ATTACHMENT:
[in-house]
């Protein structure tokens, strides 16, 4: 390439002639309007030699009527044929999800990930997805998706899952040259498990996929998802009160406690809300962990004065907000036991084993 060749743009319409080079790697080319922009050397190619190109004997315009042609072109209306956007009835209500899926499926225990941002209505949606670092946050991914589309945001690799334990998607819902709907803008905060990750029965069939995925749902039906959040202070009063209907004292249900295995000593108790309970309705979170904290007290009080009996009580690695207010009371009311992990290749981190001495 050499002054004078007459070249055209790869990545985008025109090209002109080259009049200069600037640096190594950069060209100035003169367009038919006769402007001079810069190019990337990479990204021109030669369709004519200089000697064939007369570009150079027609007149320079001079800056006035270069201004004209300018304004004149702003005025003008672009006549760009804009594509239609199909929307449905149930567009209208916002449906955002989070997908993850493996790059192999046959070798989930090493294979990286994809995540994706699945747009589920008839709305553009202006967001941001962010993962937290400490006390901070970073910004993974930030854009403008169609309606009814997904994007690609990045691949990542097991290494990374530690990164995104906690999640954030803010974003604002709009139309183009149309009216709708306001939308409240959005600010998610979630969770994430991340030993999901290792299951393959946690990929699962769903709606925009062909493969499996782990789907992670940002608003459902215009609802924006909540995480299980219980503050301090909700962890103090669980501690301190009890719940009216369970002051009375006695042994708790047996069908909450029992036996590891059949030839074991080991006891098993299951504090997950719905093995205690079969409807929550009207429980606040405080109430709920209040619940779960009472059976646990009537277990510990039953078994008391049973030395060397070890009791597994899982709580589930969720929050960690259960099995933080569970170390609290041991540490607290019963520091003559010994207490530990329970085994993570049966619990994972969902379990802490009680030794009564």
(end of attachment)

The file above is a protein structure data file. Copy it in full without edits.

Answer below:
[in-house]
């Protein structure tokens, strides 16, 4: 390439002639309007030699009527044929999800990930997805998706899952040259498990996929998802009160406690809300962990004065907000036991084993 060749743009319409080079790697080319922009050397190619190109004997315009042609072109209306956007009835209500899926499926225990941002209505949606670092946050991914589309945001690799334990998607819902709907803008905060990750029965069939995925749902039906959040202070009063209907004292249900295995000593108790309970309705979170904290007290009080009996009580690695207010009371009311992990290749981190001495 050499002054004078007459070249055209790869990545985008025109090209002109080259009049200069600037640096190594950069060209100035003169367009038919006769402007001079810069190019990337990479990204021109030669369709004519200089000697064939007369570009150079027609007149320079001079800056006035270069201004004209300018304004004149702003005025003008672009006549760009804009594509239609199909929307449905149930567009209208916002449906955002989070997908993850493996790059192999046959070798989930090493294979990286994809995540994706699945747009589920008839709305553009202006967001941001962010993962937290400490006390901070970073910004993974930030854009403008169609309606009814997904994007690609990045691949990542097991290494990374530690990164995104906690999640954030803010974003604002709009139309183009149309009216709708306001939308409240959005600010998610979630969770994430991340030993999901290792299951393959946690990929699962769903709606925009062909493969499996782990789907992670940002608003459902215009609802924006909540995480299980219980503050301090909700962890103090669980501690301190009890719940009216369970002051009375006695042994708790047996069908909450029992036996590891059949030839074991080991006891098993299951504090997950719905093995205690079969409807929550009207429980606040405080109430709920209040619940779960009472059976646990009537277990510990039953078994008391049973030395060397070890009791597994899982709580589930969720929050960690259960099995933080569970170390609290041991540490607290019963520091003559010994207490530990329970085994993570049966619990994972969902379990802490009680030794009564």